Sometimes Lo is at the forefront and other times, Naida. This isn’t as confusing as it sounds as all chapters are headed with the character who is leading … plus their needs are so different there is no mistaking who we’re with.

The settings and environment surrounding the scenes are perfect. Pearce’s writing is very evocative which led me to believe that I was also a part of the ocean. Beautiful writing.

Fathomless is much more than a modern retelling of The Little Mermaid. The triplets reminded me of the Fates and also the three faces of the moon. There is another key creature from myth too – a creature that underpins everything. Would love to read the story from their point of view!

I wasn’t sure how it was going to end (would it have a happy ending as in the amended version of Hans Christian Andersen?) but I have to admit that it was perfect!

Whether you are a lover of fairytales or they’re not usually your choice, Fathomless is a story with a plot and characters that will engage and hold your attention … no matter your age!

I would like to thank the publishers for providing a copy in exchange for an honest review.
Forgive Me, Leonard Peacock - Matthew Quick Narrated in the first person, we follow Leonard as he makes his journey to each person he is going to say goodbye to. Before he sets out, he wraps a carefully chosen gift for each one, leaving a rather bizarre gift (but still very fitting) in the fridge for his mother. Everyone he gifts to has a feeling that something is wrong. If only they would say two words to Leonard, which will change the path of destruction he’s on. Of course no-one has any idea of the significance of this day!

Interspersed with letters from the future, a picture builds of his childhood, friendships with peers and how he identifies with one specific teacher, Herr Silvermann.

From the beginning it is very clear how unique Leonard is. His thought processes throughout are amazing. Seemingly random, they are very Aquarian in nature. Just loved some of the thought-provoking questions he poses! In amongst the darkness and depression there are many insightful moments. I loved the analogy of the lighthouse … shining its light but no-one seeing.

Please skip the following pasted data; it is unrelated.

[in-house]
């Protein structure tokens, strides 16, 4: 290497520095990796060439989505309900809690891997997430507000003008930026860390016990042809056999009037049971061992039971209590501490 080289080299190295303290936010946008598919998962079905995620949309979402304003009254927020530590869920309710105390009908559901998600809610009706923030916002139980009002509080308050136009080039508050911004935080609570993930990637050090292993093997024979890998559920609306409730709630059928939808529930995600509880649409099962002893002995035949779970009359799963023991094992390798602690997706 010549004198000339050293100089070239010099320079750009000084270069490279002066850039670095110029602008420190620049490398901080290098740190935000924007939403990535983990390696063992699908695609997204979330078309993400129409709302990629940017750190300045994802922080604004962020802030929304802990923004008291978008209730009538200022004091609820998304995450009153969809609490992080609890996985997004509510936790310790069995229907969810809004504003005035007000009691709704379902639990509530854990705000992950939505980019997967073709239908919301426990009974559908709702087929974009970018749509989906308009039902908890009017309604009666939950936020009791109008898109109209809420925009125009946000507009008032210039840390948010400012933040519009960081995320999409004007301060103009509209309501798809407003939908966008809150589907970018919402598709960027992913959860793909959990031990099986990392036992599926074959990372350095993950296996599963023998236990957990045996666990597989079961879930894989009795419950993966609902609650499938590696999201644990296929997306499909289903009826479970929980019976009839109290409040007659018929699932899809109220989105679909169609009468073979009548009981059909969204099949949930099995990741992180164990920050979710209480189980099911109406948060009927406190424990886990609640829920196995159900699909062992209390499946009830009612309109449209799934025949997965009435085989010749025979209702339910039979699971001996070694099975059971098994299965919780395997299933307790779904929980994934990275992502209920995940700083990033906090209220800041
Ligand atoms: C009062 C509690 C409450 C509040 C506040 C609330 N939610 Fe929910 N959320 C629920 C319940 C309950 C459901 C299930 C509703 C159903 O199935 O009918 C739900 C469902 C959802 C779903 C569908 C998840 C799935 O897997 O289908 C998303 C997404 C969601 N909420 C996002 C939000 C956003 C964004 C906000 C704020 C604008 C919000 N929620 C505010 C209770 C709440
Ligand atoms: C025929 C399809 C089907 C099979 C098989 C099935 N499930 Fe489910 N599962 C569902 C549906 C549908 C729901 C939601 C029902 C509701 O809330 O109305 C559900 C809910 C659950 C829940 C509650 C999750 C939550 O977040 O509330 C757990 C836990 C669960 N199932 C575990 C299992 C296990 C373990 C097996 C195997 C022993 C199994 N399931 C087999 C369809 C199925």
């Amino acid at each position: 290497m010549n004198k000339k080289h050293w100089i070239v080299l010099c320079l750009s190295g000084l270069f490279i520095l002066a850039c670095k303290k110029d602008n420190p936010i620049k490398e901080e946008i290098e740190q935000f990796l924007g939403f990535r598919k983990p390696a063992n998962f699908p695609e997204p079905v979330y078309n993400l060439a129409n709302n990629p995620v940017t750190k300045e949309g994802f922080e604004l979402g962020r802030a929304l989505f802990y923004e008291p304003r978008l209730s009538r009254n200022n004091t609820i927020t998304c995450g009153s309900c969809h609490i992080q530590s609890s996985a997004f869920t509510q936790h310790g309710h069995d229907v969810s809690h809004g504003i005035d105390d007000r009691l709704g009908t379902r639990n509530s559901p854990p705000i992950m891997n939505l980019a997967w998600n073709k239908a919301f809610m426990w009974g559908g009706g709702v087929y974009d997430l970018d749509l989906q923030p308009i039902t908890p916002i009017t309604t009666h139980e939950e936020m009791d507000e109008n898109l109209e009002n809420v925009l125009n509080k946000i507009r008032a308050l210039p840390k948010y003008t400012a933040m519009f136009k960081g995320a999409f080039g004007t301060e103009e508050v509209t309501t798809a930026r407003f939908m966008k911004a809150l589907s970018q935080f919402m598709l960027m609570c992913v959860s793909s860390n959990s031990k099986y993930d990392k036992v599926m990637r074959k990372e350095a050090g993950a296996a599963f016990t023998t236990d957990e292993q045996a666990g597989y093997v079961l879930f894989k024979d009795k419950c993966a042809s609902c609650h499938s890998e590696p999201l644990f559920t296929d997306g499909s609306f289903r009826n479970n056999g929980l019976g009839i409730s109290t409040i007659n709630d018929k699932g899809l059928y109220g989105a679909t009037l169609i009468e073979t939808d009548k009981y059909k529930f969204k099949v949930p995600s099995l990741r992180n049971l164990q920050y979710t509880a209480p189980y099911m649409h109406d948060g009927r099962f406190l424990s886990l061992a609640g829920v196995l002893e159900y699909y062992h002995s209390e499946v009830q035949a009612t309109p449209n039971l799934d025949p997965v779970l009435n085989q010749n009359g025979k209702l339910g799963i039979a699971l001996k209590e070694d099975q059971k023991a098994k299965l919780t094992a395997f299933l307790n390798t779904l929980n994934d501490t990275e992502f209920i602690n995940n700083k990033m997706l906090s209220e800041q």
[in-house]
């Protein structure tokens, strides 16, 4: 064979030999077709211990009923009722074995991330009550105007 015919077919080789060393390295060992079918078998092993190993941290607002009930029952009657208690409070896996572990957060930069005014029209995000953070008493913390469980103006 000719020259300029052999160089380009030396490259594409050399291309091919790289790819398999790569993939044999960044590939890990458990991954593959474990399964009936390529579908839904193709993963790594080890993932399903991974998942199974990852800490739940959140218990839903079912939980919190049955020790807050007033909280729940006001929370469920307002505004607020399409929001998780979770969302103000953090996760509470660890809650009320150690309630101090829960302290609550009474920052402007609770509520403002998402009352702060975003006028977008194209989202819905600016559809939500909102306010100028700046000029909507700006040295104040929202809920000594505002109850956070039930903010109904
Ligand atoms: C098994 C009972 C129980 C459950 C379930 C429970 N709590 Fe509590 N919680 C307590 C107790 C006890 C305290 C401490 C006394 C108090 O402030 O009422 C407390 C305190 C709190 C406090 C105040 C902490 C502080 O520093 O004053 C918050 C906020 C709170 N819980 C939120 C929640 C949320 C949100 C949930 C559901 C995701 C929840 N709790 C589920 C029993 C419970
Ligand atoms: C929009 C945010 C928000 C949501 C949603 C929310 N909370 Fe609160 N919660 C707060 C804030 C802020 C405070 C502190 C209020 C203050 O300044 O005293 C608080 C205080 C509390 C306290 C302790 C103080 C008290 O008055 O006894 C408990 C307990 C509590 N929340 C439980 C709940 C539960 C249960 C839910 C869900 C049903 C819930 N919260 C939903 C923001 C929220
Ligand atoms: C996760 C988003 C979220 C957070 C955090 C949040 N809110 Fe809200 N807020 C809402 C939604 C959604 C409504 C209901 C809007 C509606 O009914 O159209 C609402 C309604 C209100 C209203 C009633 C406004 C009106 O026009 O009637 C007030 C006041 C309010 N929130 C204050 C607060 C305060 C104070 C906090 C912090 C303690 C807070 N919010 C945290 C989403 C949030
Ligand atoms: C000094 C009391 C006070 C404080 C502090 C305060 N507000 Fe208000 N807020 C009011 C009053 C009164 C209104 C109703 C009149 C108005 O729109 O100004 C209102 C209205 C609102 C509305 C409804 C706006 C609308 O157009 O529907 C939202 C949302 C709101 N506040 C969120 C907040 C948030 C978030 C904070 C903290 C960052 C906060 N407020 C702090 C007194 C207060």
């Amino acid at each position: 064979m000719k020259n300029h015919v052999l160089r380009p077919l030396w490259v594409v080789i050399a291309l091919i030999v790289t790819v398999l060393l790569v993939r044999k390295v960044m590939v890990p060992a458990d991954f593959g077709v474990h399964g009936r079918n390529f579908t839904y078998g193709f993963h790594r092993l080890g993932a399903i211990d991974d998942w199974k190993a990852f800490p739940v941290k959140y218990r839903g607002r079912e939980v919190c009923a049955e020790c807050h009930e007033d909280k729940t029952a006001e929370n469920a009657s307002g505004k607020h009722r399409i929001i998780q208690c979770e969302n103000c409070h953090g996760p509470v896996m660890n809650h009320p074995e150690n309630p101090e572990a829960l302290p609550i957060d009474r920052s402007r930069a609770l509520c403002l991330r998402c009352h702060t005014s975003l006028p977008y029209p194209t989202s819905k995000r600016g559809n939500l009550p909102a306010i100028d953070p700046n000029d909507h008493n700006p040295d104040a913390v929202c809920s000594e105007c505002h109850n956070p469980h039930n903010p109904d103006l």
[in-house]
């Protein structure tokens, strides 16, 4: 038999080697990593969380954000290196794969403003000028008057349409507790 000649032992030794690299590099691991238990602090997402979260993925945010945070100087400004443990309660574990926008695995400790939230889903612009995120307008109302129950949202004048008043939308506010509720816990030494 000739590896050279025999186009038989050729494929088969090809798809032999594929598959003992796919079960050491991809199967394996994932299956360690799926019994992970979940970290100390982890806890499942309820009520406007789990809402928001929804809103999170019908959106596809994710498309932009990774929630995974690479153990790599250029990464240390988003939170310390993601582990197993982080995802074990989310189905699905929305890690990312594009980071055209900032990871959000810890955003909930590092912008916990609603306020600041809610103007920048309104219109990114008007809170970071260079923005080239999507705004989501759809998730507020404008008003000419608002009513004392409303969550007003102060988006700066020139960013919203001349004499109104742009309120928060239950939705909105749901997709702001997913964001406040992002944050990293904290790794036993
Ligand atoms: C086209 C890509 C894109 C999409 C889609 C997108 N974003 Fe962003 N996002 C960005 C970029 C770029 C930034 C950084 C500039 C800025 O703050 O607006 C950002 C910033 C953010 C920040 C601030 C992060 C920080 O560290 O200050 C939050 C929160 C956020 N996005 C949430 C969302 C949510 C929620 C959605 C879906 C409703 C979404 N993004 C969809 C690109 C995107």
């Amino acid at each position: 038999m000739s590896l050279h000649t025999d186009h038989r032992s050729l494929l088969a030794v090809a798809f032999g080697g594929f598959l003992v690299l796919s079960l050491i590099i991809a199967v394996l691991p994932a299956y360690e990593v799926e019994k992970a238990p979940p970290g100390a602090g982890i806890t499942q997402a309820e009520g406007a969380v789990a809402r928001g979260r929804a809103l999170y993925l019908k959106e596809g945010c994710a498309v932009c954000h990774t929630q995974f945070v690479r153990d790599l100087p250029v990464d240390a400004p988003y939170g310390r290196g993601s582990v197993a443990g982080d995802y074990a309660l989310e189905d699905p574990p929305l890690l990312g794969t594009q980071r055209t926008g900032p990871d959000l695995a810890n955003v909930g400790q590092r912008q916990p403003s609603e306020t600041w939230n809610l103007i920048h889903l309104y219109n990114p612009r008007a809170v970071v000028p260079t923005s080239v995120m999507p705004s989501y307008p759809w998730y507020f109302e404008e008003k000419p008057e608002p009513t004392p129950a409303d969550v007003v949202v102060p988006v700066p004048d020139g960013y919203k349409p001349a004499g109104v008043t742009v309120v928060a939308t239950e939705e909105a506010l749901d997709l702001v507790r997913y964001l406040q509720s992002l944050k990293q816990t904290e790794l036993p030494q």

There is intrigue surrounding something that happened with best mate Asher Beal that changed the nature of their friendship … and how Leonard feels about himself; the trigger that leads to the end Leonard is working towards achieving. This incident changed not only their friendship but also how Leonard is always on the edge of everything, always angry at the world.

One simple thing Leonard always wants to ask Herr Silvermann but is afraid to (just in case the answer is more banal than his mind conjures) is vital at a turning point in the story. I hope everyone has a Herr Silvermann in their lives when needed!

Forgive Me, Leonard Peacock is issue-led. It’s a poignant novel that explores how clinical depression can skew our thoughts. Asher and his emotional blackmail is a very real part of some teens lives and some can see no way out. It’s not just teens either. Quick deals with this honestly and with realism. The hope comes in the form of the last letter from the future.

I hope the fictional Leonard Peacock inspires others to speak out and find help.

I would like to thank the publishers for providing a proof copy in exchange for an honest review.
The Elephant Girl - Henriette Gyland